The Rockford Files

Are the Good Times Really Over?

In mid-September, the original campus of Rockford’s Barber-Colman Company was named an historic district and placed on the National Register of Historic Places.  It’s a fitting end to one of Rockford’s best-known manufacturing sites.  Founded in 1900, the Barber-Colman Company gradually built the 15-building plant between Rock and River Streets, by the very ford in the Rock River that gave this city its name.

By 1989, as Jon Lundin notes in his indispensable Rockford: An Illustrated History, Barber-Colman had “six divisions, with nine facilities in four states and in England, 3,000 employees, and $250 million in annual sales.”  The Rock Street Plant remained Barber-Colman’s world headquarters until 1982; today, it sits vacant in a struggling neighborhood.  Redevelopment plans, aided by tax credits that accompany the historic designation, are under way, and, if all goes well, the campus may one day come alive again.  This time, however, the life will be commercial and retail and residential and even, perhaps, academic—but not manufacturing.  Just as Barber-Colman itself did, large manufacturing has moved away from the river, the visible heart of Rockford, and it is unlikely to return.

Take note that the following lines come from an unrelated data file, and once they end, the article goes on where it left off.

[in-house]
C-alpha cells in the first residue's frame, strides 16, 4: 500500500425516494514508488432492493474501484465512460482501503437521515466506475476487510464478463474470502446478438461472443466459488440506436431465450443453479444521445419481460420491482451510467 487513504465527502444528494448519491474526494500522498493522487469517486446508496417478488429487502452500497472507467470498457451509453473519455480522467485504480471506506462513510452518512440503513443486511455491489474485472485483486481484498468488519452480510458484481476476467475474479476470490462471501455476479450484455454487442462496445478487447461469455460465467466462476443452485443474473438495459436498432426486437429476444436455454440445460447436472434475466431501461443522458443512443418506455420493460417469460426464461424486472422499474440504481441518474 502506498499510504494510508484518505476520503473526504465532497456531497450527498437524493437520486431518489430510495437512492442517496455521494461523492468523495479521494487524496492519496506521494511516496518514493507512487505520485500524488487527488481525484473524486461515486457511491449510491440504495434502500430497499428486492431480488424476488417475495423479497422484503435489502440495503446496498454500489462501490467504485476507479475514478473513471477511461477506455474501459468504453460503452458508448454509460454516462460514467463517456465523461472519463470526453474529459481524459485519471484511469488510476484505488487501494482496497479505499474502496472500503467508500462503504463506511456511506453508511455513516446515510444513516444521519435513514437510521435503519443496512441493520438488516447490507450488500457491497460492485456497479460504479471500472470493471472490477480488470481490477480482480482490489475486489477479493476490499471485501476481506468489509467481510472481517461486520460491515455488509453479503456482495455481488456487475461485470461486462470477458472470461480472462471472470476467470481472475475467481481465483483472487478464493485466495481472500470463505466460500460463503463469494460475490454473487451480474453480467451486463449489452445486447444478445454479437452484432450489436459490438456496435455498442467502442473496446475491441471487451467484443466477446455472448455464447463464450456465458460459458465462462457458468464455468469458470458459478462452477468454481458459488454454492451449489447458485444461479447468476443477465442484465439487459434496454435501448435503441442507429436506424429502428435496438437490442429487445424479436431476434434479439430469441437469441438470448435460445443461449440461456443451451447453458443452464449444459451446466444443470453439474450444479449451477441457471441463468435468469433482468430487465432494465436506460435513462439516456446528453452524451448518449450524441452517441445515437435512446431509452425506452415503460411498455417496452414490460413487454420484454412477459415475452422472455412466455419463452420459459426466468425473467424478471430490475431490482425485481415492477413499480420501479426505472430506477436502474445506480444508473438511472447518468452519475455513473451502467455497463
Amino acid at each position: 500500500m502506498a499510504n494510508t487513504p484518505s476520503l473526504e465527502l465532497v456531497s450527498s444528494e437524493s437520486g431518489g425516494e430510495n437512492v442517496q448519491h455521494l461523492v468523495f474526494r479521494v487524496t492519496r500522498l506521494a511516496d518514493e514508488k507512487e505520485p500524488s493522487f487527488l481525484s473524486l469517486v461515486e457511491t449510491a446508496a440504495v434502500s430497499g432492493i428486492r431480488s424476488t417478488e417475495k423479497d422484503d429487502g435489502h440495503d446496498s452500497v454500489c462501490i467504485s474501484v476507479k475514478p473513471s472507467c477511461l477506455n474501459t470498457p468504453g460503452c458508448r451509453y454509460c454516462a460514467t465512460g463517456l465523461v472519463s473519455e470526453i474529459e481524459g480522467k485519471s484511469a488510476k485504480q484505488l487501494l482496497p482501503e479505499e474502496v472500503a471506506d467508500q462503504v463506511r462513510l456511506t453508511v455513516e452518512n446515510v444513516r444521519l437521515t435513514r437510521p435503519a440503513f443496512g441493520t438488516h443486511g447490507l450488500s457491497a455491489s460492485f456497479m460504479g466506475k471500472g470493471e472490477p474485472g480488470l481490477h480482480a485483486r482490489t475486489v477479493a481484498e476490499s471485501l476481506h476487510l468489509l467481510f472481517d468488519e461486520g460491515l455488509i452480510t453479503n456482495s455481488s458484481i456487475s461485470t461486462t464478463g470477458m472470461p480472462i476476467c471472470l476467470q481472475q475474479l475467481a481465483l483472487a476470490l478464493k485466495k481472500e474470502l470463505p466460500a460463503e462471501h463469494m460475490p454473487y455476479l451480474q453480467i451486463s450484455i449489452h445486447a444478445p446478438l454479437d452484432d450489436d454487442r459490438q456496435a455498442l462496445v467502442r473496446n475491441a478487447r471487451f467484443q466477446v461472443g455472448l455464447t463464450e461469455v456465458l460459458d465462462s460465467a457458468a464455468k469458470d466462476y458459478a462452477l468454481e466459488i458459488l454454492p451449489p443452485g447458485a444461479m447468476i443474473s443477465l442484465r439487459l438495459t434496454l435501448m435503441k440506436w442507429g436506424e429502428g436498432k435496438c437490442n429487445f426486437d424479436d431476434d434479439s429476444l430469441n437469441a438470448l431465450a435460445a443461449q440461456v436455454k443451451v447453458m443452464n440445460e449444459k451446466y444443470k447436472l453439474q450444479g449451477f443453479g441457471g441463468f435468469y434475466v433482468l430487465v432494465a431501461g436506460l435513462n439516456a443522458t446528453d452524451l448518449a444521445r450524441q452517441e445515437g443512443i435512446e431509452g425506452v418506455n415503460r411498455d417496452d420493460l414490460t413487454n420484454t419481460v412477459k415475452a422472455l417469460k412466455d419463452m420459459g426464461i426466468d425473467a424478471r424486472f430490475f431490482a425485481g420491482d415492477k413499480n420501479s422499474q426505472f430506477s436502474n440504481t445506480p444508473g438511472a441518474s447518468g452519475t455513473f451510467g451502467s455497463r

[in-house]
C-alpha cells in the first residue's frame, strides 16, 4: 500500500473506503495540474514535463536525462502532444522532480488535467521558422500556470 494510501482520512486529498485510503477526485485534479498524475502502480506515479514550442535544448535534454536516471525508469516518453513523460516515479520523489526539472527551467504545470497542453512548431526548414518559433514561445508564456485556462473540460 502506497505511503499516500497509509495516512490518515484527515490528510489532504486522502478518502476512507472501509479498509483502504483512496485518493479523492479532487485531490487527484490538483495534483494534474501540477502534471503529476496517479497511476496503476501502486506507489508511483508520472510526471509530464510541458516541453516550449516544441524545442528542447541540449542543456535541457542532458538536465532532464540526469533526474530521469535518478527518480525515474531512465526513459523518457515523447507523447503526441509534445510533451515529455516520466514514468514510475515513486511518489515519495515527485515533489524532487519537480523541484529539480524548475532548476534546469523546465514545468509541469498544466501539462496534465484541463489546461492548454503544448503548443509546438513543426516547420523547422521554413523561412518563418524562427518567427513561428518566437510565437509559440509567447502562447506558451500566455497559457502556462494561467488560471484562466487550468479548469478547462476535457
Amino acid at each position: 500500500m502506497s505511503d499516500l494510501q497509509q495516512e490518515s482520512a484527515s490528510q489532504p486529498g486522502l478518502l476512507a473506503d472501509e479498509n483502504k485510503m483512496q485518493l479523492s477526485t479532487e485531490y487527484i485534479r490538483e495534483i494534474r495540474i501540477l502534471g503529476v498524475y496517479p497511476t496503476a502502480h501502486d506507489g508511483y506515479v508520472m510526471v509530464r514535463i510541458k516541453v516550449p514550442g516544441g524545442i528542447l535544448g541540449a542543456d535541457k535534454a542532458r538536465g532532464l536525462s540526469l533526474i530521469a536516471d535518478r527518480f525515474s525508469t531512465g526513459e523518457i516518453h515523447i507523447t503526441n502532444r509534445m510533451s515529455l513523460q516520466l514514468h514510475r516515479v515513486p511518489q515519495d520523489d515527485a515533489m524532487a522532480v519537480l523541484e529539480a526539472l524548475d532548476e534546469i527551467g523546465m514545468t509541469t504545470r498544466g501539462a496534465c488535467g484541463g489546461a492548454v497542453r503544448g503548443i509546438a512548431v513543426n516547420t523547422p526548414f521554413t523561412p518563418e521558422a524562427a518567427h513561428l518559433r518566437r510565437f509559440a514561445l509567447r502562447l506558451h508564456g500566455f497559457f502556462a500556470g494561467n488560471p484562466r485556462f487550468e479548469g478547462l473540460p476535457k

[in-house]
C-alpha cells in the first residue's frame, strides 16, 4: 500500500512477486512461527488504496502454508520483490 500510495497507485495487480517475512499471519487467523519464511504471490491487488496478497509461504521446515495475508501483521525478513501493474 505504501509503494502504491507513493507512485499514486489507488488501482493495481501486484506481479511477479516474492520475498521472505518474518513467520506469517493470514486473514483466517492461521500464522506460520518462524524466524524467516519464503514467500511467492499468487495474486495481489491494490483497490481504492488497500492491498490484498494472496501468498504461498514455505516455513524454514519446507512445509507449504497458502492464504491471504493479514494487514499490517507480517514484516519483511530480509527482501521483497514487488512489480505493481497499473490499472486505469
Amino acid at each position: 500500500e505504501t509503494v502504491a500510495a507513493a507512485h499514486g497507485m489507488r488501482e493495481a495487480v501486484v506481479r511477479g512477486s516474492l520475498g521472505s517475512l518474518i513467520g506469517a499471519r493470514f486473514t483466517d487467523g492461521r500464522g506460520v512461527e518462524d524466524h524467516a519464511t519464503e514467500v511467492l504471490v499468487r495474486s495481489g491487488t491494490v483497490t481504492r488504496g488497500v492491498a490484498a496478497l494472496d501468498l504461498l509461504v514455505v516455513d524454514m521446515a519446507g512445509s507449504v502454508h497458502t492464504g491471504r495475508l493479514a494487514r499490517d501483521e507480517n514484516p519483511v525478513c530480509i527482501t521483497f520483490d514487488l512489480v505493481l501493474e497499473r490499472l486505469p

By 1900, Rockford was already an established industrial town.  As Lundin describes it,

Rockford had trouble keeping up with its booming...

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